Your Questions About Bullying Answered

Our recent column on the rise in workplace bullying elicited thoughtful comments from many readers. There were three types of responses:

– First, from those who left work permanently due to bullying and were continuing to grapple with the psychological aftermath.
– Second, from those who were returning to work.
– Third, from those who found solutions to being bullied while still at work.

Each response to bullying – leaving the job site altogether, taking some time off or finding ways to cope at work can bring about different outcomes and raise particular psychological issues.

Leaving The Job Permanently
Many readers bullied at work wrote they experienced some relief by quitting altogether. Yet although not returning to the bullying situation was a welcome change, they wrote that some of their troubles continued. For some, the injustice of having been bullied with no recourse took its toll. They couldn’t help ruminating over the irony that the bully was still at work while they, the victim, were combating unpleasant memories or vivid flashbacks about a verbal or physical attack. They continually tried to understand why the bullying episodes had occurred. There was self-blame and self-criticism.

It’s a fact that staff who have been bullied may suffer depression or anxiety. Many feel a sense of impotent rage at having had their self- confidence undermined. Feelings of sadness and grief are common too. Victims lose their workplace and sense of identity derived from their work role. Having left, they now must recover from a trauma rather than thrive. That can often cause feelings of being setback and thwarted.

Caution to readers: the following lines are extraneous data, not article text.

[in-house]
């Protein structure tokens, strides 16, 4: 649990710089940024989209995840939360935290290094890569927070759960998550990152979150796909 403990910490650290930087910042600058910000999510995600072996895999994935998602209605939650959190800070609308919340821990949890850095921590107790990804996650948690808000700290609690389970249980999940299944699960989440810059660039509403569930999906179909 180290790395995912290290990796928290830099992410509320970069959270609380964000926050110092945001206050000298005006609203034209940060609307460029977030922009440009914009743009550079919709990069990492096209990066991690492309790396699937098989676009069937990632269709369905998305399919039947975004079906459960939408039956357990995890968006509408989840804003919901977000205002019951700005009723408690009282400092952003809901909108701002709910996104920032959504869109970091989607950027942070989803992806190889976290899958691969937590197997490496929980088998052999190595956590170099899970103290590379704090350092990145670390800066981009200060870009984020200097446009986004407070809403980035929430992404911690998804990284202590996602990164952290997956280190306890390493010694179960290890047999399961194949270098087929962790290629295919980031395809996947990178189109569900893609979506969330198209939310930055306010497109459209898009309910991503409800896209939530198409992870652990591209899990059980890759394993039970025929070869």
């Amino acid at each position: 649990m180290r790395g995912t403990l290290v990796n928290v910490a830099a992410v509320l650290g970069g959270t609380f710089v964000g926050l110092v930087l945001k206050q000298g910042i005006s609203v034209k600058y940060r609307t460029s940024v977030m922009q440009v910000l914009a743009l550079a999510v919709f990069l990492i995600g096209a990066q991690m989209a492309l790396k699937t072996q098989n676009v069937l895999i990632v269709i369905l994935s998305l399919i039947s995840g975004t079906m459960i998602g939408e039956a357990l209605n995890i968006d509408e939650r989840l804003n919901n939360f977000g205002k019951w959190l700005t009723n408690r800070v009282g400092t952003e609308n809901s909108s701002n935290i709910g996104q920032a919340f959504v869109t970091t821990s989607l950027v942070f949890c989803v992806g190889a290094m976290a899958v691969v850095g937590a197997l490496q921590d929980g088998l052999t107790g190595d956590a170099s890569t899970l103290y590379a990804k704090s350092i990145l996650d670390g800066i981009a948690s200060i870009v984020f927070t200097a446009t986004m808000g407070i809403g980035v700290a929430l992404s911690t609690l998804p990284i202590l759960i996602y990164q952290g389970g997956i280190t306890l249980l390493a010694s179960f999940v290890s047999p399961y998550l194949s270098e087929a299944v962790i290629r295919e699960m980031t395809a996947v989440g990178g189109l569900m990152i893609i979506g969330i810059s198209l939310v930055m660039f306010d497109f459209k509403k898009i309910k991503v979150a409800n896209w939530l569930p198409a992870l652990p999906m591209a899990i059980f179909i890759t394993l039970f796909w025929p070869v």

Indeed, it sometimes seems impossible to move on after being bullied. The scars don’t seem to heal. This can make it difficult to find another job. Fears arise about encountering a similar situation in the new job. For some, self-esteem is so low that “promoting” oneself during a job search seems overwhelming, if not impossible.

Reaching out to family and friends at this time can also be difficult. Bullied staff can begin to feel like a burden to those who have listened patiently while they struggled. In these situations, we suggest staff find a psychologist, counselor or psychiatrist to talk to about the bullying and its aftermath. By obtaining professional help, bullied personnel can begin to come to terms with bullying, rebuild and move forward. Without intervention, staff may feel frustrated due to a lack of progress or slip further away from their goal of recovering from the trauma of being bullied. Having been bullied does not have to become a permanent part of a person’s self-definition. Eventually, it can recede into a painful but distant memory for those who take the steps to deal effectively with the fallout.